The Westshore Urgent Primary Care Centre celebrated its 5000th patient on Friday, just over three months after the facility opened.
Martine Roher, a Sooke resident, made his way to the centre on Friday after falling on his stairs. He said he has a family doctor, but needed care that day so decided to go to the centre. He said he thought it would take less time than the emergency room at the hospital.
“I called my family doctor and she told me to come here,” Roher said. “She said if you want something today with x-ray, come here.”
Roher’s wife, Erin Fields, went to the centre with him and said she was comforted to know it exists.
“Because we’re out in Sooke I’ve always been worried…what if there’s an emergency? I’m afraid of that big long drive into Victoria,” Fields said. “To know that you can just get here is a really big deal.”
Deborah Cracknell, the director of community health services for Sooke, Esquimalt and the West Shore said it is estimated that about 30,000 people in the western communities do not have a family physician or primary care provider.
“We have provided a service to this community that just over three months ago just wasn’t available,” Cracknell said. “Having treated 5,000 patients we can say we are definitely meeting a need in the community for this type of treatment.”
The centre’s manager, Kevin Farmer, said people have been very receptive to the centre.
“We have an amazing staff who are very empathetic and caring and it really makes a difference for people when they come in the door,” Farmer said. “A lot of our staff live in this community so they are very dedicated to serving it.”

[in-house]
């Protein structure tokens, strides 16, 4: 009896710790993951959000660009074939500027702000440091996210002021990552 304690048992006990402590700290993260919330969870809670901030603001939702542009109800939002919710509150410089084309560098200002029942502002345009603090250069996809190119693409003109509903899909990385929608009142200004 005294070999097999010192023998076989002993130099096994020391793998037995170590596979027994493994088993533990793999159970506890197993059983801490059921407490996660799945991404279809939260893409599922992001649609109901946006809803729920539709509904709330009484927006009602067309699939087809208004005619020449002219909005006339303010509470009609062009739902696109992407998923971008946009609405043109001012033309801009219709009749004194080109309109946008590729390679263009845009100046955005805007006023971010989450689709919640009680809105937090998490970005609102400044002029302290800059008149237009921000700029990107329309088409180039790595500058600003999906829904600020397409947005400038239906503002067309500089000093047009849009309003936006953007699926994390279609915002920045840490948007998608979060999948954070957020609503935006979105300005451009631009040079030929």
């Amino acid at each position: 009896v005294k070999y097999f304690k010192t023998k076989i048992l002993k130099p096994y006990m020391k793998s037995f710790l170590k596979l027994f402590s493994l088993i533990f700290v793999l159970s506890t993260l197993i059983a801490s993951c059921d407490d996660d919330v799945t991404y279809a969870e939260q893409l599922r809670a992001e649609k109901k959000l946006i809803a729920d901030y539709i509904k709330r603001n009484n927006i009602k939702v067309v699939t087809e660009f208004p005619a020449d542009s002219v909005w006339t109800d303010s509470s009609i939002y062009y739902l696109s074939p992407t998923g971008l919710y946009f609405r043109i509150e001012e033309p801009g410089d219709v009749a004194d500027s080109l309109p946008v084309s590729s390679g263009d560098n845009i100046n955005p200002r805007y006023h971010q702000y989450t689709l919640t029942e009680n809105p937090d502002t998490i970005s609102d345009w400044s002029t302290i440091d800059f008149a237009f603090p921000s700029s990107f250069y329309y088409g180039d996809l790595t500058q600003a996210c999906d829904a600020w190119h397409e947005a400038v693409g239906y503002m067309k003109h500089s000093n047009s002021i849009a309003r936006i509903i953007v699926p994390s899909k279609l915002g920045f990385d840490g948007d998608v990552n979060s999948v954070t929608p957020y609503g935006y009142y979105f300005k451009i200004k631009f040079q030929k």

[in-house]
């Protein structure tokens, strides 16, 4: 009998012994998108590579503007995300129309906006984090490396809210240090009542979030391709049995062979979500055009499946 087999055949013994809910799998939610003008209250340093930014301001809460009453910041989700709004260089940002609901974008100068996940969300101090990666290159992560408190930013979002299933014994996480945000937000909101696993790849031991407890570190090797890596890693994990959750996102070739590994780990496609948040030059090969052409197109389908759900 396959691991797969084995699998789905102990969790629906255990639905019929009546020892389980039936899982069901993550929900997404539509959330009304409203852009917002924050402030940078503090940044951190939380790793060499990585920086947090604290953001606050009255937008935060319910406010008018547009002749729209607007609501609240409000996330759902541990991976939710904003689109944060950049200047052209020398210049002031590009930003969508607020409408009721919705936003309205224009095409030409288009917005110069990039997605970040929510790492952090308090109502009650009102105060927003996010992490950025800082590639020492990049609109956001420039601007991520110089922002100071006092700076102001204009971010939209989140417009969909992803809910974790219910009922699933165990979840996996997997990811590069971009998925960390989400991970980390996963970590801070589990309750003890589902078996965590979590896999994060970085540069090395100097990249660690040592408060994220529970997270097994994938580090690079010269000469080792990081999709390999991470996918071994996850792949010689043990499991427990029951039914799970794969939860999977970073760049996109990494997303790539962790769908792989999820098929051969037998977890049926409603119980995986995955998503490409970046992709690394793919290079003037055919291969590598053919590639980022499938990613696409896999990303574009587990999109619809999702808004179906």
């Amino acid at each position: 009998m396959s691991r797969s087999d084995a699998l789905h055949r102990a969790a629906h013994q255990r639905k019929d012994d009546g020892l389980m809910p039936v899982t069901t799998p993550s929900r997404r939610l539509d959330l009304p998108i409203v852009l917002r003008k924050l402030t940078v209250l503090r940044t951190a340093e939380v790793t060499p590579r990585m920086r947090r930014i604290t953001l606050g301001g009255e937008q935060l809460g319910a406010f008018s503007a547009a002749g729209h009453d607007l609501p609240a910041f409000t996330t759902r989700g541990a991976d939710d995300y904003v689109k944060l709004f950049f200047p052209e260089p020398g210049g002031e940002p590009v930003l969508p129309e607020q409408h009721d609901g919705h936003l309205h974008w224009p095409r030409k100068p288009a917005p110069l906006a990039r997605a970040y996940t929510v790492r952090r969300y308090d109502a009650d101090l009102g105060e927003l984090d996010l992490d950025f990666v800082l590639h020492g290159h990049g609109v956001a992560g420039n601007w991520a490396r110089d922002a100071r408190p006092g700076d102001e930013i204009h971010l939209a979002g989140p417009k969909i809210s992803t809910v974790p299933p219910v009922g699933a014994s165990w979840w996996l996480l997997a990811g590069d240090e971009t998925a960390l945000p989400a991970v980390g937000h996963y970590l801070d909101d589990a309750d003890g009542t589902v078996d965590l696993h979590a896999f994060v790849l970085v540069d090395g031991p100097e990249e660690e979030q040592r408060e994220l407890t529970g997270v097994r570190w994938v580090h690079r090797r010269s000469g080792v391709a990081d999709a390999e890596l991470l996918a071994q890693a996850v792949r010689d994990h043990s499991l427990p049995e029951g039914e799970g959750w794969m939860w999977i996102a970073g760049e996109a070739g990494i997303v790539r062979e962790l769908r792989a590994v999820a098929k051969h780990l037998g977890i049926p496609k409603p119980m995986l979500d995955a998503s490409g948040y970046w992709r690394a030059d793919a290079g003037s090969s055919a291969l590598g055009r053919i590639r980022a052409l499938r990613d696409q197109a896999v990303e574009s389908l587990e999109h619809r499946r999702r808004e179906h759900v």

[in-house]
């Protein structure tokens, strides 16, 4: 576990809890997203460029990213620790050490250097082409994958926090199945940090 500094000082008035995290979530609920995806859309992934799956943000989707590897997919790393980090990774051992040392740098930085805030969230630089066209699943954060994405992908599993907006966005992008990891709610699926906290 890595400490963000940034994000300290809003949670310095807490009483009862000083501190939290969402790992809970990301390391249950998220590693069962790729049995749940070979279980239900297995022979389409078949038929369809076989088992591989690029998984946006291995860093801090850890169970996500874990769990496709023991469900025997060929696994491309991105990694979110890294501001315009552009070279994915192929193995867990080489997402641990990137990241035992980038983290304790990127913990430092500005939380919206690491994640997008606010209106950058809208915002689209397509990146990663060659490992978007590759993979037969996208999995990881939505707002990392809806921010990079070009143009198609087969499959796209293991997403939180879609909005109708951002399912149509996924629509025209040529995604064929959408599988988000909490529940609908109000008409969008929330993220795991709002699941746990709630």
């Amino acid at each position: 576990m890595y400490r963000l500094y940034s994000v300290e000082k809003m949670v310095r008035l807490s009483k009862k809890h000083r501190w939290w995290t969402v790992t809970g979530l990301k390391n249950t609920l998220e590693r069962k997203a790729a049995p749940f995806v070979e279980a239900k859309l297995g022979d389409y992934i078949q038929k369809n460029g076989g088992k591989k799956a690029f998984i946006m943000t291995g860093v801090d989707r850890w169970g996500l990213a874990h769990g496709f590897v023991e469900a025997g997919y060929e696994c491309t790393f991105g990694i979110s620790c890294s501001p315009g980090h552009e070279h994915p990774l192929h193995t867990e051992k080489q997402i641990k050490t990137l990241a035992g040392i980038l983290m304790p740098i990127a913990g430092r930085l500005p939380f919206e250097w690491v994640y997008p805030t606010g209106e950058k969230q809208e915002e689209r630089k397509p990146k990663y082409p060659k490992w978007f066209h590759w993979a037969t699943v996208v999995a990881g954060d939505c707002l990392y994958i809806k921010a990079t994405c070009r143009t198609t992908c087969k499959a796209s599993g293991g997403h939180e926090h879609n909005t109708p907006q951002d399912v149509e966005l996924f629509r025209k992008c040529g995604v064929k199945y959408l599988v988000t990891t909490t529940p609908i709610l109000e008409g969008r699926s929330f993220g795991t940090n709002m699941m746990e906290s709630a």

The centre is staffed with three registered nurses and two physicians seven days a week, one nurse practitioner five days a week, and administrative staff and a behavioural mental health consultant. They are open from 8 a.m. to 8 p.m. every day of the week and are hoping to increase physician time due to the demand, Farmer said.
Cracknell said the centre sees about 50 to 60 patients per day on average. The centre’s team addresses a range of health concerns which could include fevers, determining injuries and mental health services.
Anyone can go to the clinic but the services are for patients who need urgent access to care with conditions that should be seen to within 12 to 24 hours, Cracknell said.
Currently, the Westshore Urgent Primary Care Centre is the only one of its kind on the Island.
Next steps for the facility will be to hopefully treat more patients in the clinic, Cracknell said.
A same-day mental health substance use access team will also be providing mental health and substance use services to the community. Cracknell said there is also space for primary care practices in the building so the clinic will be working with the province and local governments to help attach patients to a primary care physician.
“We are open 12 hours a day, seven days a week,” Cracknell said. “Patients have been delighted that we have been here after hours…on the weekends…people are very appreciative of the service we’re providing.”